I hid the case with the sword and revolver in my closet.  I hung up my coat and hat, and grabbed my bathroom stuff.  I looked into a mirror in the shared area, and started to cut off my beard.  I shaved, making my face clean.  If I was being followed, it might be a good idea to look different.  Following that impulse, I started to cut off my hair, snipping the locks.  I cleaned up the mess and took a shower before going to bed.

            The next morning I used hair gel for the first time in ages, trying to make my short hair look “cool.”  I dressed in a nice shirt and khaki pants instead of my usual jeans and sweatshirt, emerging into public a lot more stylish than usual.

            Dan laughed when he saw me in the cafeteria at breakfast.  “See, I told you I was rubbing off on him!  My man’s looking good today.”

            I shrugged and grinned.  “I just got tired of looking like a lumberjack.”

            “Well, I think you look very nice, Ethan.”  Teri smiled.  “I bet Lil is very pleased.”

            “We actually stopped talking a little while ago.”  I admitted.  “We weren’t that good a fit.”

            “That’s too bad,” Evan said, digging in to his bacon and eggs.  “I think all of us liked her inviting us out to fancy places and then ignoring us.”

            Teri and Dan laughed.  I just nodded, wondering how we could live in such different worlds.  They were normal, interested in dating and parties.  Me, I had just survived an attack by malicious demons bent on world domination.


My uncle’s funeral was held the next Saturday.  Mourners gathered, hymns were sung.  Reverend Craig spoke.  It was a blur for me, as if all of it were a television show with the volume turned down to a muffled dim roar in the background.  I was surrounded by family and friends from town, and had never felt so alone.  They would all go on about their lives, while I struggled with forces most of them probably didn’t even believe in.

            Only a few of us braved the weather at the gravesite.  Gusts of wind bit at our faces, snow swirling around us in twirling ballets.  My mother gripped my elbow, mourning and at the same time trying to comfort me.  I wondered if she was thinking about how I had almost died here when I was fourteen, abandoned by Dan and some other bullies after a beating.  My grandmother cried as my uncle was laid to rest not far from her husband.  This town was full of bitter memories.

            The family gathered at our farmhouse for a quiet wake, eating sandwiches and drinking tea.  I could hear the soft tones of conversation as I wandered through the house, greeting people quietly, nodding when they spoke.  I took some dishes into the kitchen and put them in the sink.  I looked out the window and saw a man in a coat standing by the barn, outlined by one of the lights on the building.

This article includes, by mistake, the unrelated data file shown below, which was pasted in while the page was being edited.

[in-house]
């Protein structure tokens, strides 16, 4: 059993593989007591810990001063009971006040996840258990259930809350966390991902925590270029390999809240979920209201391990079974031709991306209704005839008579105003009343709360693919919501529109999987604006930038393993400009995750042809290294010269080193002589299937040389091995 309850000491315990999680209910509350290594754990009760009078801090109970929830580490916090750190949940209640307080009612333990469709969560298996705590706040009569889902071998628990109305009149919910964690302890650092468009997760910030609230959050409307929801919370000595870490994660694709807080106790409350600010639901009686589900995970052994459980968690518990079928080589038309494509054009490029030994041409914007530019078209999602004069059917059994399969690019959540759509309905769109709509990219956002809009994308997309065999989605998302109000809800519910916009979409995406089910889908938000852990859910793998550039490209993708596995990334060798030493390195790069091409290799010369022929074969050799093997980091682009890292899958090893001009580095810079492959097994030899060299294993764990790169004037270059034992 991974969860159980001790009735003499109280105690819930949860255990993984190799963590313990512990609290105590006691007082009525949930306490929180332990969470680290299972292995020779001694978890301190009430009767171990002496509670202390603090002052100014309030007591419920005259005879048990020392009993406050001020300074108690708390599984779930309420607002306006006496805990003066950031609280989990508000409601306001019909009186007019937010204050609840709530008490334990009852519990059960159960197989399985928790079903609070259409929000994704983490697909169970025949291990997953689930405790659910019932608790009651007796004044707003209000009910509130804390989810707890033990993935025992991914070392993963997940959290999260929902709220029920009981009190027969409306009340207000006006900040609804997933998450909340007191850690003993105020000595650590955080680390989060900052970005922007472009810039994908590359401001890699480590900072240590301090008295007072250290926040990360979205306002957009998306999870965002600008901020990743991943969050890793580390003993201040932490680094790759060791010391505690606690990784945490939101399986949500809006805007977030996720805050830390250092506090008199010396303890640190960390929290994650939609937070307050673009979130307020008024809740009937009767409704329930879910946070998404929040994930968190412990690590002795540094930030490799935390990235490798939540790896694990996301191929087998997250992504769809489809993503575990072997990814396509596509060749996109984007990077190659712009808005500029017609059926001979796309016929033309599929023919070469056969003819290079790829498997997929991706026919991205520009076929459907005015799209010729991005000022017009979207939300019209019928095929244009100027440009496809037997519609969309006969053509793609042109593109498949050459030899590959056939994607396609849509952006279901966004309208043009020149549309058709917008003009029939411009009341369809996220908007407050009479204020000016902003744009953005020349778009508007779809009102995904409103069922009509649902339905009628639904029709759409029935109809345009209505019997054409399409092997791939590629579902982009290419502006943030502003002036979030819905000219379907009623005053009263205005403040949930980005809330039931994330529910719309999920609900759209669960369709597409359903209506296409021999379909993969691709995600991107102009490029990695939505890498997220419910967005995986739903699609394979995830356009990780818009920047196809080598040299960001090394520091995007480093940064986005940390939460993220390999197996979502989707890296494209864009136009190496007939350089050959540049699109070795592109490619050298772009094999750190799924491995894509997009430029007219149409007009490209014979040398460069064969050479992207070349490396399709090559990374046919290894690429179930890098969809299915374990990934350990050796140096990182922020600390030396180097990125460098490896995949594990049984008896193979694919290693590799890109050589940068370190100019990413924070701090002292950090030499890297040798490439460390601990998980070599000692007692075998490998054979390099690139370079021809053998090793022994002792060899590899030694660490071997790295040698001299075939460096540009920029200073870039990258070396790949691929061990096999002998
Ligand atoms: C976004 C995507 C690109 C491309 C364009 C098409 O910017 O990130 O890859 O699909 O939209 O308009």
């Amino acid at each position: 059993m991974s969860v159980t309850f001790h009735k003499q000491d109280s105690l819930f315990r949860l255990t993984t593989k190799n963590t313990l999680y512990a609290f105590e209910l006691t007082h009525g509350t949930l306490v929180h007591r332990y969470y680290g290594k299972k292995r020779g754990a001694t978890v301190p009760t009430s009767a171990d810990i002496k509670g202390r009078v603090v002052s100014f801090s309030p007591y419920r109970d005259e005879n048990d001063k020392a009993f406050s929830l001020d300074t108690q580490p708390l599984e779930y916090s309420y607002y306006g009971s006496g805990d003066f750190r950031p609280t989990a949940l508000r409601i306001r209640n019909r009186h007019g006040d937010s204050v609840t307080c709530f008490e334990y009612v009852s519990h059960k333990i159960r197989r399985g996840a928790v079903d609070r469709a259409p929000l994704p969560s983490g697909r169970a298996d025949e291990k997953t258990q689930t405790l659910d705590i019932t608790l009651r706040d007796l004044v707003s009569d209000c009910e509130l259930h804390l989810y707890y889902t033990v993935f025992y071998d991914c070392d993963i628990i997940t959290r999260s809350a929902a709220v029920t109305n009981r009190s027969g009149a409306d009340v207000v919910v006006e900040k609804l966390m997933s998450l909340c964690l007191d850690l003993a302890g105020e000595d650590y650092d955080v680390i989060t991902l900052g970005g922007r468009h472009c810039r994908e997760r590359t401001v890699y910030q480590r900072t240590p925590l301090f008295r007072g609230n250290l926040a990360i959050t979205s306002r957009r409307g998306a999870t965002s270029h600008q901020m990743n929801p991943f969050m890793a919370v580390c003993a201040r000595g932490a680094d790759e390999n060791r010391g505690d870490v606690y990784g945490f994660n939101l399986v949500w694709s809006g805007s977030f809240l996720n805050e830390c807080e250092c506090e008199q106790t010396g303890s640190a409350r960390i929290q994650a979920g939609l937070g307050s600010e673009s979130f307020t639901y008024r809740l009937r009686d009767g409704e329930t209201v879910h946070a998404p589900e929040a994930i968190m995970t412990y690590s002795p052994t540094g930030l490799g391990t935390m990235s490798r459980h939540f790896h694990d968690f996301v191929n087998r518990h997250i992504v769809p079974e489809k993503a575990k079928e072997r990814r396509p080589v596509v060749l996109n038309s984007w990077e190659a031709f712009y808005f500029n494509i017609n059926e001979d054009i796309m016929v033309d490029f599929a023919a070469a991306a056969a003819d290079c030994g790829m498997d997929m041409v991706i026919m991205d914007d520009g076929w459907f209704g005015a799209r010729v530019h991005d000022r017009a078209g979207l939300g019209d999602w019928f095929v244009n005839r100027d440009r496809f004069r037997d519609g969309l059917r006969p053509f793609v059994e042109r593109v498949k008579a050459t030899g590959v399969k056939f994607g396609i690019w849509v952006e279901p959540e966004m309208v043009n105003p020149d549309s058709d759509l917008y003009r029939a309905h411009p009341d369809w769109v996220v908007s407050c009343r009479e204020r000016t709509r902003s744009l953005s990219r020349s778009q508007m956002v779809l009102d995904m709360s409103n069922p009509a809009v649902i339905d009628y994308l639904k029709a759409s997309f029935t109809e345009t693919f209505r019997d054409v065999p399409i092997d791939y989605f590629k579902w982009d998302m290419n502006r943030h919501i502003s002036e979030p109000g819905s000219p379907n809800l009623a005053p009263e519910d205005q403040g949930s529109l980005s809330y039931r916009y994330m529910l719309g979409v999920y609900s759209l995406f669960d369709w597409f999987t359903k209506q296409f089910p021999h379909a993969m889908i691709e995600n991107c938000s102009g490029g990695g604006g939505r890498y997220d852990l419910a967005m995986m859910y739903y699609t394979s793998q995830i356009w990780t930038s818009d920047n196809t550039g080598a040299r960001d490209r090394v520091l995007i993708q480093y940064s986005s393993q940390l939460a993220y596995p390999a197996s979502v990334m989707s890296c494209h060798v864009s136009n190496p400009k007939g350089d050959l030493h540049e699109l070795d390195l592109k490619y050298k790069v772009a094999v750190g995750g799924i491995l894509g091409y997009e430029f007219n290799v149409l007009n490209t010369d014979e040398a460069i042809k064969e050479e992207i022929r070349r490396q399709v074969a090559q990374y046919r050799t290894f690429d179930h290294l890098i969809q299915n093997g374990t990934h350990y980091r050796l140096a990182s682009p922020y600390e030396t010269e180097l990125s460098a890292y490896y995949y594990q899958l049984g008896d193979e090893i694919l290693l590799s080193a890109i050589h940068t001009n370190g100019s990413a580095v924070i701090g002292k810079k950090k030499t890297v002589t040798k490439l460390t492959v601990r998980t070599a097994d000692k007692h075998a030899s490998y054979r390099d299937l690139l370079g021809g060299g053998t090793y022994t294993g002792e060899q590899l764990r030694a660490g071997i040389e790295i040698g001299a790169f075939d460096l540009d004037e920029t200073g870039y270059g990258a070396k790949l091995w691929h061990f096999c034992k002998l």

I drew a knife from my mother’s wooden holder on the counter.  I grabbed one of my dad’s coats in the mudroom, pulling on an old pair of boots.  I shoved the knife into one of the coat’s deep pockets.  I put on a brown winter hat and opened the back door, plodding through snowdrifts towards the barn.  The man was quickly moving away, circling the yard towards the road.  I hurried to catch up.

            He stopped at the corner of the road, under a streetlight.  Our homestead was on the edge of the town proper, another five minutes of walking and you’d reach more houses, with the cemetery perhaps another block further on.

            “We meet again.”  The burnt man said, his ravaged face outlined in light.  His breath didn’t show in the cold air like a normal person’s would.  There was no warmth to him.

            “What are you doing here?” I asked, my voice tight.

            “If it were up to me, I’d be here to kill you.  But, I have been sent to offer a truce.  Stay out of our matters and we’ll stay out of yours.”

            My fingers tightened on the knife in my pocket.

            “You should have thought of that before killing my uncle and trying to kill me.”

            “And you are trifling with matters you cannot possibly comprehend.”

            “I can comprehend that your bosses or masters or whoever must be pretty scared, to offer a truce now after realizing you can’t kill me that easily.  That tells me a lot more than your stupid message.”

            He glared at me.  “Be thankful I am bound to service and must follow orders, or I would kill you for your insolence.”

            “Good thing I don’t have any orders to follow, then.”

            I snapped my foot towards his knee, causing him to swing his arm out reflexively to block it.  I drew my knife from my pocket in a blur.  I drove my arm down swiftly, plunging the knife into his neck to the hilt.  His eyes bulged as he gurgled, trying to breathe around the blade in his throat.  He couldn’t talk.

            I twisted the knife, tearing at windpipe and oesophagus.  I looked deep into his soulless eyes.

            “Oh, this won’t kill you.  I know the rules.”  His eyes glared at me with those words, showing a glimmer of something like fear.  “You go back to your friends and you tell them I know.  Tell them I’m coming.  And you tell them to be afraid.”

            He almost smiled at that, as if this was a ridiculous idea, even with a knife in his throat.  To educate him, I pulled it out swiftly and just as quickly sliced across his eyes, blinding him.

            “Tell them.  That is, if you can find them.”

            I turned and walked home.

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